Writing Blackadder

Not long ago, we bought the final series, Blackadder Goes Forth, the one set during the First World War, having realised that neither Michael nor I had ever seen the whole thing, despite Michael being such a WWI buff and me being such a Brit-com addict. Also, we reasoned, it would be educational for the girls… (And at least one of them loved it, and caught up with seasons two and three on iView, or maybe it was Youtube.)

So having been reminded how clever and funny Blackadder was, when I saw this book at the library I couldn't resist it. And it was, on the whole, an interesting read, though slightly burdened in places with a weight of crushing detail about the careers and relationships and true histories of everyone who ever walked onto the Blackadder set. (It was sad, and disconcerting, to read about the late lamented Rik Mayall in the present tense.)

But there was heaps to enjoy. I liked the story about the day that Rowan Atkinson stepped out of the dressing-room in full Elizabethan regalia for the first time, and the women in the studio were taken aback, and murmured to each other, 'Wow… he's actually quite, you know, sexy…' which was exactly the way I felt about Elizabethan Blackadder, too! Something about the combination of the ruff, the pearl earring and the curled lip just worked for Rowan Atkinson the way nothing else ever quite has…

And there were juicy details about the writing process. Just about every actor in the ensemble was also a writer, and they all felt they had something helpful to contribute to the script, which could be agonising. Apparently the character of Captain Darling was originally a colourless, flat character called Cartwright and Tim Mcinnerny complained that even his name was boring; it was someone's suggestion, during rehearsals, that he should be called 'Darling' which brought the character to full, twitching, resentful life.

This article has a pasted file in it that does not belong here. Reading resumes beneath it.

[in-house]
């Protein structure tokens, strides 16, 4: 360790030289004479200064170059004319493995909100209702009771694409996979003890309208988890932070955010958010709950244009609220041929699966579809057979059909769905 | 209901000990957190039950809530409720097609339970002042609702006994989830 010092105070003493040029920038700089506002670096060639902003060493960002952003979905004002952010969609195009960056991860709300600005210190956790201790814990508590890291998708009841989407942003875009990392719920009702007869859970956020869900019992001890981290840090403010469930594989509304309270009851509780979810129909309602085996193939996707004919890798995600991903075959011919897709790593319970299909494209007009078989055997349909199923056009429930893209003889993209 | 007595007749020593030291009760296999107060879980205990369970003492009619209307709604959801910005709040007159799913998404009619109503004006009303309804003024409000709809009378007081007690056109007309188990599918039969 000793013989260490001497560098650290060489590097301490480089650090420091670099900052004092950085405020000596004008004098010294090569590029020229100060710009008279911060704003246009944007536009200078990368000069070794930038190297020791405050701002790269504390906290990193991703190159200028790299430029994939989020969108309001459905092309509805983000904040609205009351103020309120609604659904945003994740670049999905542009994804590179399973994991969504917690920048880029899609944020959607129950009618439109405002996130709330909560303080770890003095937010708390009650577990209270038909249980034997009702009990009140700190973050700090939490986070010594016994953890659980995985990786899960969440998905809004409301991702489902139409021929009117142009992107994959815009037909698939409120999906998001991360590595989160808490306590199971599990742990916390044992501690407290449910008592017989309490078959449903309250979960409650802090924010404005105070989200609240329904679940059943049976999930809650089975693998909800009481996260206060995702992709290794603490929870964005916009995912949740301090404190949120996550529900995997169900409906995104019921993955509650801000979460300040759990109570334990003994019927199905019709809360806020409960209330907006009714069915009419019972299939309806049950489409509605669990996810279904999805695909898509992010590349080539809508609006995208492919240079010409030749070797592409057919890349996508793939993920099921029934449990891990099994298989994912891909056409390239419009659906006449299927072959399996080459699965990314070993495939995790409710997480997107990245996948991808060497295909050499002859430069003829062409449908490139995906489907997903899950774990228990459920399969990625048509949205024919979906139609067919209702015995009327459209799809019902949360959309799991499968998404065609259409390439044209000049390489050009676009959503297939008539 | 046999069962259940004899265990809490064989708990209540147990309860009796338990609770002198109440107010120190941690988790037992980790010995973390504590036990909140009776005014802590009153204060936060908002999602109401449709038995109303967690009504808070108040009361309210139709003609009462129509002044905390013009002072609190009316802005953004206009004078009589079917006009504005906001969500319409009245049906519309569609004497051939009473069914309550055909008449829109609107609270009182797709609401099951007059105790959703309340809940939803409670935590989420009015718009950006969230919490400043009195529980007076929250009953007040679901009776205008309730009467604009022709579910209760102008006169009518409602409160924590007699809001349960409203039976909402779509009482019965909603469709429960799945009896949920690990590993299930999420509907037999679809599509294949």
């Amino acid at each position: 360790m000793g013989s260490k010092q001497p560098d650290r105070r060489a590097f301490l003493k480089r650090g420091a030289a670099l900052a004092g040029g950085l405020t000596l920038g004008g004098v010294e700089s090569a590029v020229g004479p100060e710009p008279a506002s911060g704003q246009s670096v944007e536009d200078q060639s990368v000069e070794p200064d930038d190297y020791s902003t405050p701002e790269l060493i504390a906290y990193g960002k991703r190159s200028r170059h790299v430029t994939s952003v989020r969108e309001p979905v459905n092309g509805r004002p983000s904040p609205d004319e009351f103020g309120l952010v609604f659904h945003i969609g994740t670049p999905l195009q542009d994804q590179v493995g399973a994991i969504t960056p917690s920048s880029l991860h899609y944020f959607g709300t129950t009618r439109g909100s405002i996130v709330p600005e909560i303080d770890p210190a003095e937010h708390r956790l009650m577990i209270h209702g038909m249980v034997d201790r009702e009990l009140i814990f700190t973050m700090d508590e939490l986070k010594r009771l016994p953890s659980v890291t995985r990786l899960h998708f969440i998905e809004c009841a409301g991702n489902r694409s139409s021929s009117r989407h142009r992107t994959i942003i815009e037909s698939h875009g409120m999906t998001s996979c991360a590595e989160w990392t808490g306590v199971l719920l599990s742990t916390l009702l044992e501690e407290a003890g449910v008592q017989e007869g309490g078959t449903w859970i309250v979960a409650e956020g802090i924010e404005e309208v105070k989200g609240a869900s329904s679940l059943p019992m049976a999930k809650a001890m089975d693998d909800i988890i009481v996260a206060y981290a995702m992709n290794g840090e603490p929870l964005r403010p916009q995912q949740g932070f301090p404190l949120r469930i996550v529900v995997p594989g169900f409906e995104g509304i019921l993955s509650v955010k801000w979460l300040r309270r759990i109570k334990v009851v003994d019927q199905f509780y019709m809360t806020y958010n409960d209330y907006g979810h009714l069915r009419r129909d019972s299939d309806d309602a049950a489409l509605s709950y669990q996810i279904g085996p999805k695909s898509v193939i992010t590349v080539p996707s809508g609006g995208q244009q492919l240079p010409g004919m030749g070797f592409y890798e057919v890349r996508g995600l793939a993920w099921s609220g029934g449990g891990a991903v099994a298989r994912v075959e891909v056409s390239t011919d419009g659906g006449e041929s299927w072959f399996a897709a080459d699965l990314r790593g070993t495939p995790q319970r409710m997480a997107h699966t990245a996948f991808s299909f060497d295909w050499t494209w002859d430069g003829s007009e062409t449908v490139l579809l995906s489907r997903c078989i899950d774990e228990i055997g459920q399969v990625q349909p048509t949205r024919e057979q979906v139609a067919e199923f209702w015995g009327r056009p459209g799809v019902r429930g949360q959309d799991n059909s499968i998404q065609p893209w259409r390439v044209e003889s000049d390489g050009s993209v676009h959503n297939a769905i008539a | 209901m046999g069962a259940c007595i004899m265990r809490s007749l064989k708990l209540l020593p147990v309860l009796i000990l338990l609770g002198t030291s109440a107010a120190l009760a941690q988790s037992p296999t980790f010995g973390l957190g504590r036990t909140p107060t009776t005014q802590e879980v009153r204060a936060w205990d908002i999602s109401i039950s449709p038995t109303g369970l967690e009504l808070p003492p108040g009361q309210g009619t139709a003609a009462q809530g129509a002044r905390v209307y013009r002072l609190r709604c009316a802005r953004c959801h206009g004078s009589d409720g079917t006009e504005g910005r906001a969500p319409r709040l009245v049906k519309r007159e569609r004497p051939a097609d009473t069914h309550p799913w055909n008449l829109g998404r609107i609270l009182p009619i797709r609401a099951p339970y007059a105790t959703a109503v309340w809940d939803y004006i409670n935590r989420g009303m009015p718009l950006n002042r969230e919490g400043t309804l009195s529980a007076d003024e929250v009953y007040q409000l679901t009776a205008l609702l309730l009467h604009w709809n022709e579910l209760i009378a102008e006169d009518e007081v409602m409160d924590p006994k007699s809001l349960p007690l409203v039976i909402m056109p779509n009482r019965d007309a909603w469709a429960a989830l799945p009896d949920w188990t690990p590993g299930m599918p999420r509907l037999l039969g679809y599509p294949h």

It was a reminder of how much fun, and how productive, collaborative writing can be. Hm, perhaps there's a blog post in that!


  1. Dear Kate,

    I completely loved reading your blog and you're right..there is something quite sexy about Rowan Atkinson in Elizabethan get up!

    You probably don't remember me but I wrote to you nearly 10 years ago because I just had to tell you how brilliant The Singer of All Songs (and the following books) were! Darrow was my first literay crush..I am now 24 and my crushes include Heathcliffe, the 11th Doctor and Aragorn from Lord of the Rings but you never forget your first love! :)

    Im writing to ask you if there was any chance you would grant me permission to write a screenplay for The Singer of All Songs? I think it would make a fantastic movie and I'd love to be able to write the script.

    I graduated from Notre Dame in Perth with a degree in Politics and Journalism; although Im a journalist my dream is to tell stories. If there is any chance you would be interested in a script for your book please let me know. It would be an honour.

    Thank you for reading my post. Im just so excited about reading your blog and I hope to hear from you soon.

  2. Hi Joanne,

    Sorry it's taken me a while to reply. You are very welcome to take a shot at writing a script for Singer. But if you do manage to get a producer on board, I expect to hear from you again with a formal offer!

    Best of luck (and Darrow says thanks, he's very flattered, and he sends his regards ;-)